The Russia-Ukraine conflict has dominated the global digital and social media spaces since February and has redefined how info wars are being waged worldwide. Since its start, it stands as one of the most relevant examples of hybrid warfare today. For example, data from the Paris-based fact-check platform, AFP Fact Check, shows that Ukraine was the top mentioned country in AFP Fact Check in the last few months owing to a surge of Disinformation and fake news related to the country. Moreover, reporting on the Russia-Ukraine conflict having peaked in March 2022 has since shown a steady decline.
To gauge the incidence and proliferation of fake news in the Russia-Ukraine conflict, we looked at how international media covered Fake News and Disinformation throughout this conflict. Our study shows that media reporting on fake news remained highly selective and divided worldwide. In essence, it demonstrates how fake news has become a narrative tool to discredit, obfuscate, and selectively leverage information asymmetry and fog of war in line with geopolitical narratives.
We scraped 268 articles focusing specifically on their source and the overall tilt of their headlines using the ‘Web Harvey’ software. These were based on 20+ pages of google search results (across five separate locations) against the search phrase “Russian Ukraine Conflict Fake News.” We then categorized these headlines as either pro-Russian, pro-Ukraine, or Neutral. We then classified these news articles based on the country of origin of their publishers to see whether there were any patterns worth mapping as to where fake news was being reported the most regarding this conflict. Since we used Google as our primary data source, the data does not include articles from key Russian media agencies such as RT and Sputnik due to censorship in place by Google.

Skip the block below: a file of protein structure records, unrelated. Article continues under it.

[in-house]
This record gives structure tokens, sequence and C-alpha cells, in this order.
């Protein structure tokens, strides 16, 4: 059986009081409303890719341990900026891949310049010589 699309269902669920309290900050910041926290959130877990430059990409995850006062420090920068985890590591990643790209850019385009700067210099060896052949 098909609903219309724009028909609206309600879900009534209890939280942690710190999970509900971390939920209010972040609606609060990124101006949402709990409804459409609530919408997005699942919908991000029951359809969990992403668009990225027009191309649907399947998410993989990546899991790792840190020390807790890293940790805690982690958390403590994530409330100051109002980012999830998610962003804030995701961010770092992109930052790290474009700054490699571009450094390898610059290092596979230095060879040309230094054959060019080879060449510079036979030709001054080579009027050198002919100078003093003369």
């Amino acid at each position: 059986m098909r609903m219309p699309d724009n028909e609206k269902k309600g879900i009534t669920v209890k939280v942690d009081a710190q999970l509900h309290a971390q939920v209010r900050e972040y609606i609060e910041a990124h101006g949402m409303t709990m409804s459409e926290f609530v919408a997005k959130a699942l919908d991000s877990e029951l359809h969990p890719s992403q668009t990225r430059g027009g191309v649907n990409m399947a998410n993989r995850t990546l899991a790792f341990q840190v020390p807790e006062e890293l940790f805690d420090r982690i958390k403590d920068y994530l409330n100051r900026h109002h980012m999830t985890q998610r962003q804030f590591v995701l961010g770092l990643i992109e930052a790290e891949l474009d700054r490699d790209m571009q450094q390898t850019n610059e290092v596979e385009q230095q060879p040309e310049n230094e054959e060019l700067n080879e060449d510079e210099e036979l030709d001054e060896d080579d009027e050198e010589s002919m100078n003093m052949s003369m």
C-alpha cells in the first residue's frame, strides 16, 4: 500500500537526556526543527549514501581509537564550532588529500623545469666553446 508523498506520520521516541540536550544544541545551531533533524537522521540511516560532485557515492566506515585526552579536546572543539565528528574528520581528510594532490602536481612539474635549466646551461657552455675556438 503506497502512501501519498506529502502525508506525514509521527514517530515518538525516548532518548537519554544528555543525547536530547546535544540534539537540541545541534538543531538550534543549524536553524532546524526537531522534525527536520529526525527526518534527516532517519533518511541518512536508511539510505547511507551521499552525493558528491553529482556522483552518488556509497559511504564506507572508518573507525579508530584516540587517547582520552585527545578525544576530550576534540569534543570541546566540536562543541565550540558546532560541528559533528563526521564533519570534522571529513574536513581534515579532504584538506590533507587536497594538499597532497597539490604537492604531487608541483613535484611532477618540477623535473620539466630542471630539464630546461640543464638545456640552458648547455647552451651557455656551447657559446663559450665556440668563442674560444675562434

Media Coverage of Fake News Related to the Conflict
The following graph shows how different media outlets reported on fake news and Disinformation in the Ukraine-Russia conflict. First, we saw media reports criticizing Russia for running fake news factories, accusing the Russian government of using fake news as a propaganda tool to justify its war and related narratives. On the other hand, we also saw pro-Russian reporting, covering Russian claims that ‘the West’ was running a smear campaign against Russia and reporting on initiatives taken by the Russian side to curb the proliferation of fake news. Finally, neutral reporting covered the spread of Disinformation in the ongoing war without blaming either side. Instead, the news focused on how various actors use different methods and platforms to spread fake news and how it can be spotted and stopped.
Content Analysis of Reporting on Fake News
A content analysis of our data set shows that the majority of the reporting on fake news focused on state-led propaganda during the conflict in which “statemedia,” “statenews,” and “Russianofficials” were primarily held responsible for disseminating fake news. This narrative was built around blaming Russia for running a coordinated disinformation campaign alongside its military operations, such as criticism of the Russian government’s decision to block social media websites like Facebook to curb the proliferation of fake news. In addition, there were several reports on the “Russian military” committing “warcrimes” in Ukraine, which the Russian government rebutted as “propaganda” and “information warfare.” Similarly, Vladimir Putin was referred to regarding his decision to introduce “jailtime” and “criminalcases” for people found guilty of spreading fake news against Russia and its military.